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Review: Bean Dog and Nugget: The Ball by Charise Mericle Harper

Bean Dog and Nugget: The Ball
By Charise Mericle Harper

Alfred A. Knopf (Random House)

ISBN: 9780307977076
Grades K-3
In stores May 14, 2013

Find it at:
Schuler Books | Your Library

“I am a former child, and I haven’t forgotten a thing.”

-Ursula Nordstrom, Dear Genius: The Letters of Ursula Nordstrom

Getting into the minds of kids ain’t easy. As we grow up, we can forget what it’s like to have something simple, like say a ball, consume our entire world. Good kids books are created by people who remember. In the new early graphic novel series Bean Dog and Nugget, it’s clear that Charise Mericle Harper hasn’t forgotten a thing. This is a common childhood situation, presented in a way that kids will identify with.

Bean Dog is pretty excited about his orange ball. When a game of catch with friend Nugget goes awry, the beloved ball ends up deep in the bushes. The pair are forced to work together to get Bean Dog’s prized possession back.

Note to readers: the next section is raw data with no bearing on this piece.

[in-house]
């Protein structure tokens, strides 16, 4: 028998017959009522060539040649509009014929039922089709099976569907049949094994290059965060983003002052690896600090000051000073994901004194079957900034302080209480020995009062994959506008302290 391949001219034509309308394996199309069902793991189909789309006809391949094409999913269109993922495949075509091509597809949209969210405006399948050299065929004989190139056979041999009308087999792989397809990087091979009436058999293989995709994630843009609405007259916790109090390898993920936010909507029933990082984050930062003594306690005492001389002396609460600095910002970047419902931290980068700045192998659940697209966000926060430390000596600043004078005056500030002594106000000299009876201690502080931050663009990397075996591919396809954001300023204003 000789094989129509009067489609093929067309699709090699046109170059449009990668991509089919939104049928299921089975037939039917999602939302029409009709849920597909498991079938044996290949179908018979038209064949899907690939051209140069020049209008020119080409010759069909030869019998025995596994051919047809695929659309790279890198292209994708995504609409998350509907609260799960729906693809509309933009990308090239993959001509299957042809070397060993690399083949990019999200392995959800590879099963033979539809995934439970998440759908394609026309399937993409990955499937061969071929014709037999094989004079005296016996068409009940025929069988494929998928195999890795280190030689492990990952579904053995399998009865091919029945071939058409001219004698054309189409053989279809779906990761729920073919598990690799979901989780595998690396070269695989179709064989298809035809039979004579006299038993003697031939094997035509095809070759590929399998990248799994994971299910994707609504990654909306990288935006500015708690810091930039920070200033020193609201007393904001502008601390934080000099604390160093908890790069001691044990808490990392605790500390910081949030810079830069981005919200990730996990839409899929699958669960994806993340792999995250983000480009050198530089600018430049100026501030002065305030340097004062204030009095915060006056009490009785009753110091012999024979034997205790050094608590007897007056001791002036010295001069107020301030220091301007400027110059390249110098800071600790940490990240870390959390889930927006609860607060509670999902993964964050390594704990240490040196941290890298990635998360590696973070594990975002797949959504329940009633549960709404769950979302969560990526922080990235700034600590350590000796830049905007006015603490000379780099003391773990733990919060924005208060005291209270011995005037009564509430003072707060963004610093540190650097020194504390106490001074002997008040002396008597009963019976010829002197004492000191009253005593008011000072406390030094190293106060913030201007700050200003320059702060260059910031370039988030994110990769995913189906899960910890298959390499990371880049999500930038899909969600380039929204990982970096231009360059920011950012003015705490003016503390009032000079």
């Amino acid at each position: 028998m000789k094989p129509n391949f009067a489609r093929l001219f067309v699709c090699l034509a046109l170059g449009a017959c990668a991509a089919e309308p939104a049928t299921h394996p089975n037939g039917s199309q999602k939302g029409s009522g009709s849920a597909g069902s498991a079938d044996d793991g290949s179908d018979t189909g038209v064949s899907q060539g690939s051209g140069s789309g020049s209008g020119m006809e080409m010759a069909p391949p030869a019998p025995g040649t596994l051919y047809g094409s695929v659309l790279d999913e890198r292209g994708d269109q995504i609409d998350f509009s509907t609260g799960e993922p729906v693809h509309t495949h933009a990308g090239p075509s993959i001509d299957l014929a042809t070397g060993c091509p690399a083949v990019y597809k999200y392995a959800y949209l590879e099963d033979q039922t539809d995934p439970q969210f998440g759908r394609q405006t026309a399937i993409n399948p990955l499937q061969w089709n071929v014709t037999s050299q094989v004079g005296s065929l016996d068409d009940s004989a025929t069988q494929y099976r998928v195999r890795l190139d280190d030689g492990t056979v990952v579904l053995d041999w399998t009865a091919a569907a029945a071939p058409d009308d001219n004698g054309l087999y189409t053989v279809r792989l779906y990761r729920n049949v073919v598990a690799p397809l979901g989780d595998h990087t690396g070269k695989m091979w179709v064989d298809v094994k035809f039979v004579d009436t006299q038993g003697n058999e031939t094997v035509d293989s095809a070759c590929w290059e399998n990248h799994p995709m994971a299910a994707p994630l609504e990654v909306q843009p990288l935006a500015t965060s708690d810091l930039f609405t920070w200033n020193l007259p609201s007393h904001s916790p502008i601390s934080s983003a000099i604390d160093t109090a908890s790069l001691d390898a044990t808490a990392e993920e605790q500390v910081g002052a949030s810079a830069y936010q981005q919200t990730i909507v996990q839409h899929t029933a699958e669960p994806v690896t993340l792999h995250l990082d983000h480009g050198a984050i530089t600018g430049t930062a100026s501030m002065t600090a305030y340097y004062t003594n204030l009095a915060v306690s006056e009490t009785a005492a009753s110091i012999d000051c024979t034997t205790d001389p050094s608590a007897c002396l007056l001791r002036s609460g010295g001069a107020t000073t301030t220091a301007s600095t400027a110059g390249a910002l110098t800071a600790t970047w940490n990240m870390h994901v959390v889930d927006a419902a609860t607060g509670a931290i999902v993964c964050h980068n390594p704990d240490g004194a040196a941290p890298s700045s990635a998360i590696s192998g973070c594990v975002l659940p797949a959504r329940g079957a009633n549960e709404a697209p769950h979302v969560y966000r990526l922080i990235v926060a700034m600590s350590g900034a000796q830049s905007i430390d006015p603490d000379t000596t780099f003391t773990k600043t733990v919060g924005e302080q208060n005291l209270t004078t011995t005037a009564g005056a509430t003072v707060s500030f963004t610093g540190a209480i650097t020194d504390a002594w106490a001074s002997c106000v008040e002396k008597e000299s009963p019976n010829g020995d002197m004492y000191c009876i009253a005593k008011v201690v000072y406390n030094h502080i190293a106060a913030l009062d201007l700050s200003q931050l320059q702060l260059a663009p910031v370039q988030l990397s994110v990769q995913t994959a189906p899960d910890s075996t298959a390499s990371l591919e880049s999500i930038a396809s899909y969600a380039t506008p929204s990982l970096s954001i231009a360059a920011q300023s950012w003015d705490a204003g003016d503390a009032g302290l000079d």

While the general feel is that Bean Dog is the trusting one and Nugget is the somewhat sneaky one, both characters show a full range of emotions. Part of what makes them believable is that they aren’t perfect. They make mistakes. They get mad. They (hilariously) follow through on bad ideas. But they also work together and make amends quickly, as friends do.

The artwork is as simplistic as it comes. Stick figures and a splash of orange is about it. This approach puts the emphasis on the plot and dialogue, rather than elaborate visuals. Given that this is a book for lower elementary students that hinges on the relationship between the two main characters, it all makes sense. The basic artwork may also encourage readers to create their own Bean Dog and Nugget adventures.

I kept being reminded of Mo Willem’s Elephant and Piggie series while reading this book. The look and format is quite different, but there’s plenty of overlap in the emotions and themes.

With the help of Bean Dog and Nugget, the young end of the graphic novel spectrum continues to expand. This is a fine first book in a series to watch for.

Digital review copy from Edelweiss.

About Travis Jonker

Travis Jonker is an elementary school librarian in Michigan. He writes reviews (and the occasional article or two) for School Library Journal and is a member of the 2014 Caldecott committee. You can email Travis at scopenotes@gmail.com, or follow him on Twitter: @100scopenotes.


  1. Thanks, Travis. This looks like another winning title to add to the pile.